Eight ball in the corner pocket. A pool player announcing this at The Wave Sports Pub could be talking about any of the 124 corner pockets on the bar's 31 Brunswick Gold Crown tables. These share space in the pub with ping-pong tables, dartboards, and large, flat-screen HD televisions that broadcast sports ranging from football and college basketball to races between dads to find the TV clickers buried in their couches.
Games can be scored to the dulcet tones of local bands performing, music from a digital satellite jukebox. During karaoke every Thursday–Saturday, guests belt tunes from more than 10,000 songs that are updated every month. In the middle of all that entertainment, bartenders supply beer by the bottle and tap while the culinary team crafts classic pub food such as fried-shrimp baskets, Angus beef sliders, and mozzarella sticks.
With an arsenal of informative magazines, elegant photographs, and illuminating documentaries, National Geographic has inspired planetary responsibility and natural wonderment for more than 120 years. Their latest filmed adventure, The Last Lions, ushers viewers into the wetlands of Botswana's Okavango Delta, where a lioness named Ma di Tau and her cubs fight for their survival. From fleeing raging fires and cub-killing rival prides to wading through crocodile-infested rivers and the supermarket at rush hour, this family suffers perils that leave audiences touched and awestruck. Crafted by award-winning filmmakers, Dereck and Beverly Joubert, and narrated by Jeremy Irons, The Last Lions aims to raise awareness of dwindling big-cat populations while sharing a compelling story of hope. The film is rated PG for depictions of the food-chain cycle without the accompaniment of an Elton John song.
Lucky Strike Lanes' polished, retro-sleek atmosphere and state-of-the-art technology lets sphere-hurlers pitch heavy urethane baseballs down a slick aisle toward precisely placed whitewashed wooden sticks in the high style of a '60s ad executive or a top-hatted cartoon penguin. Each of the alley's colorful, state-of-the-art bowling lanes comes with electronic scoring, customizable presentations, and psychedelic lighting. Diehard sport devotees, meanwhile, can catch up on the day's sporting matches at the bar, where high-definition plasma screens broadcast the heart-pounding action of championship Chinese checkers with flawless clarity. Or retire to one of the 12 pool tables for an evening of hustling and counter-hustling.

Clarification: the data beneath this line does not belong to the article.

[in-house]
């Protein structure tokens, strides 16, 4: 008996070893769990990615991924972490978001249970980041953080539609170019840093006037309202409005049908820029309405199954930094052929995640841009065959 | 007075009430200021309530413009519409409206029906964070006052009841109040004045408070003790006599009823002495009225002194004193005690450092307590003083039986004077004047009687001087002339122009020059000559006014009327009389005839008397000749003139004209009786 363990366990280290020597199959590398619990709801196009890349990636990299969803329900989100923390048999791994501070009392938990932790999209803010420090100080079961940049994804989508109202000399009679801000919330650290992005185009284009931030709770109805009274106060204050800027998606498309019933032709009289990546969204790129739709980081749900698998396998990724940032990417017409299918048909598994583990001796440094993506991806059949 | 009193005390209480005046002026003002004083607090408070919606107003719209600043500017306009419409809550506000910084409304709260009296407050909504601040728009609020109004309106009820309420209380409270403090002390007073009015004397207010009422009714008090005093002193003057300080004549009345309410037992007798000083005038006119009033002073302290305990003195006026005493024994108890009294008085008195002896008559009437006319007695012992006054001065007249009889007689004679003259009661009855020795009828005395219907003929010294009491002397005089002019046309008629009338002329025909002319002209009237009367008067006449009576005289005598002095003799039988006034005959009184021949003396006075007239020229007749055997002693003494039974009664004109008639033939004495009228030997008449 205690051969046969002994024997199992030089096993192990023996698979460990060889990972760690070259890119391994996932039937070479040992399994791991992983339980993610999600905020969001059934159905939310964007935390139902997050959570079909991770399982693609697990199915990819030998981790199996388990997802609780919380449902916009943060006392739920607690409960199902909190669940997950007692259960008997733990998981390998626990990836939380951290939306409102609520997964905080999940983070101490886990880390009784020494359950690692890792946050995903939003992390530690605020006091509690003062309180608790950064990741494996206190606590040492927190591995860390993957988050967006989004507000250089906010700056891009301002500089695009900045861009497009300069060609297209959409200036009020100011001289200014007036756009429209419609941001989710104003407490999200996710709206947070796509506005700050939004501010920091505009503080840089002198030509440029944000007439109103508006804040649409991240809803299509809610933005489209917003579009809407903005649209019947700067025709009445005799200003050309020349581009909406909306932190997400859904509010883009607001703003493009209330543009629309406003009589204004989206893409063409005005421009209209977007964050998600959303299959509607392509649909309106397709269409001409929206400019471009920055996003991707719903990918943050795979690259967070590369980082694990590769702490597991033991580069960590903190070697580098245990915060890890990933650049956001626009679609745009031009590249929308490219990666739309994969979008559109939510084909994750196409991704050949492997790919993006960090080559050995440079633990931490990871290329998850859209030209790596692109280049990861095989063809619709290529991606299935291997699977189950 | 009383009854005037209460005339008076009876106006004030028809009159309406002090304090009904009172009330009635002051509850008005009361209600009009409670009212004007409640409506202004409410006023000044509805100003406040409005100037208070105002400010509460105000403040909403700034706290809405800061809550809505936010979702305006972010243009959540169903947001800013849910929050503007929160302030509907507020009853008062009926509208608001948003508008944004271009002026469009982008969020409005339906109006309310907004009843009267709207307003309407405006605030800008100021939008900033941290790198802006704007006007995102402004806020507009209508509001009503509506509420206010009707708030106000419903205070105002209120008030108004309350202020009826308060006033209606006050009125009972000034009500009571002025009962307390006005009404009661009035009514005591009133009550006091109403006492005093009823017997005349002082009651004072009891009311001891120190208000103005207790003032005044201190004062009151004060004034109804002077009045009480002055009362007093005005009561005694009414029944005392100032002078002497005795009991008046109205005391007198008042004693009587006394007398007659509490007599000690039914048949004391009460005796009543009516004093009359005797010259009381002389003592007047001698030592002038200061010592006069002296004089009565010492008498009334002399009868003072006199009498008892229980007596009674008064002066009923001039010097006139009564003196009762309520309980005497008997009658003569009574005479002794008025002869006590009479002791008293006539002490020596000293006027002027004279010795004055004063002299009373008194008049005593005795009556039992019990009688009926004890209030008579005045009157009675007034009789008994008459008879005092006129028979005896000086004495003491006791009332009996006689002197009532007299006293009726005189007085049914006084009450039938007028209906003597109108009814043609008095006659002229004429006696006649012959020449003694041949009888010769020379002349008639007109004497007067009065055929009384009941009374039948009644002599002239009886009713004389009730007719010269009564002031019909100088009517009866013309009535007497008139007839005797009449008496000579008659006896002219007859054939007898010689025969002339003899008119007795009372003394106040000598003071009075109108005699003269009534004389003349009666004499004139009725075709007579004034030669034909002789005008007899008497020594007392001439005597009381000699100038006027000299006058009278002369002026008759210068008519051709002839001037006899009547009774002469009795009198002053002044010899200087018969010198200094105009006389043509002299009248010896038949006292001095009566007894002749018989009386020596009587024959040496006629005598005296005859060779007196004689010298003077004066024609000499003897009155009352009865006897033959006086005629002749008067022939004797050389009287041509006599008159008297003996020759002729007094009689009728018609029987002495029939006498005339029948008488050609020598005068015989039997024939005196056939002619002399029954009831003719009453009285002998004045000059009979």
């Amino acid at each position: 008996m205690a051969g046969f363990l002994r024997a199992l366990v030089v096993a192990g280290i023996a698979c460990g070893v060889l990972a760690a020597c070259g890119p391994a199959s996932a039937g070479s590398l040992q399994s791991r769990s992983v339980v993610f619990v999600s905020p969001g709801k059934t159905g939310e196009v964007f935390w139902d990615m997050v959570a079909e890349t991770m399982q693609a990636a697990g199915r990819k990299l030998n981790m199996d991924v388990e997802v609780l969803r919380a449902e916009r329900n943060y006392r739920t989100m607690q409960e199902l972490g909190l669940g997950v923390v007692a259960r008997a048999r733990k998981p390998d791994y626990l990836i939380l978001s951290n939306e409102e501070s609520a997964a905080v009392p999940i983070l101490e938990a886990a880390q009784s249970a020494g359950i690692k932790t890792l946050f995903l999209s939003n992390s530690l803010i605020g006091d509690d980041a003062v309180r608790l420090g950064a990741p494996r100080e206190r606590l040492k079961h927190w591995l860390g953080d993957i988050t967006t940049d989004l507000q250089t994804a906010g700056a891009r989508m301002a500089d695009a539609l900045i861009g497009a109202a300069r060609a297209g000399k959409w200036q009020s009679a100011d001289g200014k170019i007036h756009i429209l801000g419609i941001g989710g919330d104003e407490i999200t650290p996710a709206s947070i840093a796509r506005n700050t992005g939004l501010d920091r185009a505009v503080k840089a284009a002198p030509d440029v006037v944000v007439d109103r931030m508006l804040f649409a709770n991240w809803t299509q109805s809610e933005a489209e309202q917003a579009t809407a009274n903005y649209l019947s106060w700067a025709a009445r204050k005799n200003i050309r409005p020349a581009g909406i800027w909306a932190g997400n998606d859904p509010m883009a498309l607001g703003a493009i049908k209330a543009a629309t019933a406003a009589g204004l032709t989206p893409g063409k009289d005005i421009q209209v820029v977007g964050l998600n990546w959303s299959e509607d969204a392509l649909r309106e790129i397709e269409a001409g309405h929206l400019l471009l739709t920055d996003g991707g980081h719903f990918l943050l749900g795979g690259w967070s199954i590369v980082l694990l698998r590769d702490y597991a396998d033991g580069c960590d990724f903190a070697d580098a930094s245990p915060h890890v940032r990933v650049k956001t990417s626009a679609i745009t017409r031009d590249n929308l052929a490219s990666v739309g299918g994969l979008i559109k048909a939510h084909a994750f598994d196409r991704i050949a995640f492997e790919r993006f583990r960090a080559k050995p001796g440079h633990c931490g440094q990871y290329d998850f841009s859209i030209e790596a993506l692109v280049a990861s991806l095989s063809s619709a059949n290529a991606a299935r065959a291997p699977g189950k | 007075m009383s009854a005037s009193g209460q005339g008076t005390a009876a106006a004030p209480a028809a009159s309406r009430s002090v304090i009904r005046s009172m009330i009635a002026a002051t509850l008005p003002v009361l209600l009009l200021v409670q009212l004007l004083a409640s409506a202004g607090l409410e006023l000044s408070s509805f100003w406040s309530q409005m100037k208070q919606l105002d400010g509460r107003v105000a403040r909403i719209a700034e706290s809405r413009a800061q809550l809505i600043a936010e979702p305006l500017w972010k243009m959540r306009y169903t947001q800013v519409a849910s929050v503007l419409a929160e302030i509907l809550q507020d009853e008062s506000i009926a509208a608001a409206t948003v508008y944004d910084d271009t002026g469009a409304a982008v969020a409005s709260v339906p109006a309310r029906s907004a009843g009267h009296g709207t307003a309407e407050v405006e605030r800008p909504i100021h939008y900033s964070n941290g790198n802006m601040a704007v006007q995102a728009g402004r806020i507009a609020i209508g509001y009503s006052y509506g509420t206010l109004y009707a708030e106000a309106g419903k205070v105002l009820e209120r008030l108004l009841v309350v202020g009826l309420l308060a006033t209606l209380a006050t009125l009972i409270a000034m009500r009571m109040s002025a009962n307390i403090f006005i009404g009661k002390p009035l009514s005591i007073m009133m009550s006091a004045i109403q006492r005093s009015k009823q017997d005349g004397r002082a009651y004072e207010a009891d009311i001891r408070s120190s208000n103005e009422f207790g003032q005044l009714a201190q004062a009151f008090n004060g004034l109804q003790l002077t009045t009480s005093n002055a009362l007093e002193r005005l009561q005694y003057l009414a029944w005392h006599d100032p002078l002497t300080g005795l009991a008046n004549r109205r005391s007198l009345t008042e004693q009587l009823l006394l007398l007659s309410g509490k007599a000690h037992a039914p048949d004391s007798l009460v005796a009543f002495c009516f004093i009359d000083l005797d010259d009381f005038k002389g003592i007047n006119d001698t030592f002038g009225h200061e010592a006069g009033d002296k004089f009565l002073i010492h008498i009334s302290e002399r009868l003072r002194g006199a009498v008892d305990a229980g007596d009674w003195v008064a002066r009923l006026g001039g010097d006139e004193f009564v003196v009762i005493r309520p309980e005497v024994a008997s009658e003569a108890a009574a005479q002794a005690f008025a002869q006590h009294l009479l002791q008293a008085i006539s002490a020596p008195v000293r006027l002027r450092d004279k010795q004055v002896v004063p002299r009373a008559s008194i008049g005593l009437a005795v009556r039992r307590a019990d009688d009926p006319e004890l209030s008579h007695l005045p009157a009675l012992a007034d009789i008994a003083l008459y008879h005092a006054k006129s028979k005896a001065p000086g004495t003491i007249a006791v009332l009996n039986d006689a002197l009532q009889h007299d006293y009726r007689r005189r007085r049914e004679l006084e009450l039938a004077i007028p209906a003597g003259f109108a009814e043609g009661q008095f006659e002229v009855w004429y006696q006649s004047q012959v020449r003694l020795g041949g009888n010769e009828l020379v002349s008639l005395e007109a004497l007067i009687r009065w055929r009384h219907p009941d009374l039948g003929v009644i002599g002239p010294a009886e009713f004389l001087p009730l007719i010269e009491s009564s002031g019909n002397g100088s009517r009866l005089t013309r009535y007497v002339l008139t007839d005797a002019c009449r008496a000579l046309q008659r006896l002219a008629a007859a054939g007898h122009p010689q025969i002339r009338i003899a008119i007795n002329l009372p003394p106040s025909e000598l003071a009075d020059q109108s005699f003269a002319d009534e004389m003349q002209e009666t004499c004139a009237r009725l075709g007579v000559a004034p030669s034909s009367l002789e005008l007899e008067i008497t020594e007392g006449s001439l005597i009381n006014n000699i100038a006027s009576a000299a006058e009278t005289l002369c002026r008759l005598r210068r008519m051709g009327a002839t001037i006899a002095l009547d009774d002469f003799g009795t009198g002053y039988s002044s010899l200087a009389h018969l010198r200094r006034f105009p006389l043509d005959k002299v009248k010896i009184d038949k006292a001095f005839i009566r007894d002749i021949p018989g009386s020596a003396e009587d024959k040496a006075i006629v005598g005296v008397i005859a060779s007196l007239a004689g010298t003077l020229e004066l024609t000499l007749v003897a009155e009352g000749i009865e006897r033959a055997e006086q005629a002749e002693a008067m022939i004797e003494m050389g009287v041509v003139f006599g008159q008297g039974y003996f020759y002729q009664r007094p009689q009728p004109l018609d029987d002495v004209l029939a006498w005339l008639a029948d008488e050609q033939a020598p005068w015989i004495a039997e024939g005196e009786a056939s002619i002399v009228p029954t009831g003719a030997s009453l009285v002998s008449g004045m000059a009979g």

Inside Kings, it can be hard to pinpoint the source of clattering sounds and uproarious cheers. The noise might stem from the bowling section, where glowing squares of abstract, retro wall art bookend the alleys. It might also come from ricocheting billiard balls, a well-aimed skee-ball, or a shuffleboard shot in the game room. Maybe someone spotted a celebrity—Bill Murray, Salma Hayek, and Lady Gaga are all on an extensive list of past famous visitors.
Wherever their origins, the telltale echoes of competition and camaraderie beckon to guests throughout the venue. They're accompanied in the air by the scents of comfort food, from staples such as sesame ginger wings to inventive fusions such as cheeseburger spring rolls. Sweeter aromas waft from multiple bars as the staff flavors martinis with gummy bears, pop rocks, and ice cream instead of the traditional fixings, olives or entire lemons on toothpicks.
As for sights, the surroundings blend vintage flair with luminous technology. More than 30 high-definition televisions line the space, broadcasting sports games and bowling scores. Though the game-room amenities differ slightly based on the town—Boston's Back Bay has six Brunswick Gold Crown pool tables, and Dedham boasts four miniature-roller-ball lanes—each Kings location hosts group events, including parties and corporate getaways where you can finally laugh at your boss's ridiculous shoes. Weekly themed nights for the public also encourage dancing, karaoke, and trivia.
Since taking its current name in 1975, Bayberry Bowling Center has blossomed from a 16-lane candlepin bowling alley to a modern entertainment center. Today, automatic scoring tracks every strike as video cameras record each frame, allowing bowlers to review their technique and rank their post-throw victory dances. Guests itching to improve their game can work with the alley's certified instructor, and those itching to improve their glass-handling skills can choose from 25 varieties of beer and wine as they watch the latest game on two 12-foot televisions. Competition continues in the billiards room, where players sink eight balls on two 8-foot and six 9-foot tables, and in the arcade, where visitors vie for tickets and prizes on a constantly updated array of video games. Bayberry Bowling Center stays open until 11 p.m. seven days a week.